An excerpt from the Wall Street Journal article by JAMES TARANTO:
Now and then truth emerges in surprising places, such as the pages of the New York Times and the work of Third Way, a goo-goo “moderate” Beltway think tank heretofore best known for its pioneering efforts in the crucially important sphere of seating arrangements.
A new gender gap has emerged–one where girls and young women outperform boys and young men in both education and key aspects of the workforce. This gap could be as much about social family structure as it is about economic forces like the demise of labor unions, globalization, and rapid changes in technology. Authors David Autor and Melanie Wasserman make the case that the decline in male achievement is almost exclusively reserved for males born into single-parent households; while females in single-parent households do OK, boys seem to suffer.Boys in female-headed households “appear to fare particularly poorly on numerous social and educational outcomes,” the authors note. “A vicious cycle [sic] may ensue, with the poor economic prospects of less-educated males creating differentially large disadvantages for their sons, thus potentially reinforcing the development of the gender gap in the next generation.” Boys, it seems, suffer more than girls do from the absence of a father.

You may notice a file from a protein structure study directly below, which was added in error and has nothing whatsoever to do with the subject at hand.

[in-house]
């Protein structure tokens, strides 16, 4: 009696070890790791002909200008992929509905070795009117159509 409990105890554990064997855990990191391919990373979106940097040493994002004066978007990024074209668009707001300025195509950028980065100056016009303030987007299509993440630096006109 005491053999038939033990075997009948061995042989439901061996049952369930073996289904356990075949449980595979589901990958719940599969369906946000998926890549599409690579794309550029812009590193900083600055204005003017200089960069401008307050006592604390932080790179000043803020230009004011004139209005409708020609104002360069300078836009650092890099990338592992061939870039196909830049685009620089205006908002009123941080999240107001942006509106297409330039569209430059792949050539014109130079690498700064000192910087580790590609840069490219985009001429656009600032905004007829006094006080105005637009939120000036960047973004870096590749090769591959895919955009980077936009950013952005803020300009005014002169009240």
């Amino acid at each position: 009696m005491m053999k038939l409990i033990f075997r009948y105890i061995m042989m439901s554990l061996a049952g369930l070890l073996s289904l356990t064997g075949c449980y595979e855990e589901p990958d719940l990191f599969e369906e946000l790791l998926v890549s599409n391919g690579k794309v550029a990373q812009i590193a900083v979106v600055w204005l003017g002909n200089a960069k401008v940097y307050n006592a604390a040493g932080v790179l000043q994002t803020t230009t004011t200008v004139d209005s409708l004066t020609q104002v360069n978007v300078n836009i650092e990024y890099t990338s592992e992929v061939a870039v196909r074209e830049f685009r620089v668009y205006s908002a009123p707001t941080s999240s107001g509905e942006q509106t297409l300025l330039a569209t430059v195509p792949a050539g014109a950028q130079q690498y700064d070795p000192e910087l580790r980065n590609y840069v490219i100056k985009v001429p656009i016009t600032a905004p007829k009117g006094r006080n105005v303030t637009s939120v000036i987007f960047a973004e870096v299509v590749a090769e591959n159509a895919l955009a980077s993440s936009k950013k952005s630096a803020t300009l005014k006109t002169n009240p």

Well, maybe. We have a quibble with the conclusion that “females in single-parent households do OK.” That may be true by the measure of individual economic and educational outcomes, but part of the vicious circle involves these girls’ growing up and bearing children out of wedlock (or for other reasons raising them in broken homes). If that is “OK,” our standards have already slipped too low.
Even in strictly economic terms, the life of a single mother is far from easy. So while women who grew up fatherless may be considerably more successful at school or work than their male counterparts, they pay a concomitant price in the burdens of unassisted childrearing.
The study helps explain why, as we argued last week, simple moral suasion is certain to prove an insufficient response to the growing illegitimacy crisis. For a woman, the idea of marrying before bearing children may be highly attractive. It also seems eminently rational. But if it isn’t feasible–if the pool of suitable and available men has diminished to a puddle–bearing a child out of wedlock is an entirely rational course of action for a woman who aspires to be a mother.
The Times approaches this point obliquely in its intriguing closing paragraphs:
Some experts cautioned that Professor Autor’s theory did not necessarily imply that such children would benefit from the presence of their fathers.
“Single-parent families tend to emerge in places where the men already are a mess,” said Christopher Jencks, a professor of social policy at Harvard University. “You have to ask yourself, ‘Suppose the available men were getting married to the available women? Would that be an improvement?’ “
Instead of making marriage more attractive, he said, it might be better for society to help make men more attractive.Designing a social policy to make men more attractive is easier said than done–and let’s be honest, it isn’t even that easily said. But we can identify ways in which social policies have made men less attractive.
First is welfare. Starting in 1935, the federal government financially enabled out-of-wedlock childrearing through Aid to Dependent Children (later Aid to Families With Dependent Children). The 1996 welfare reform aimed to wean single mothers from dependence on the government, but it did so by encouraging work rather than marriage–an understandable choice given that a good job was easier to find than a good man.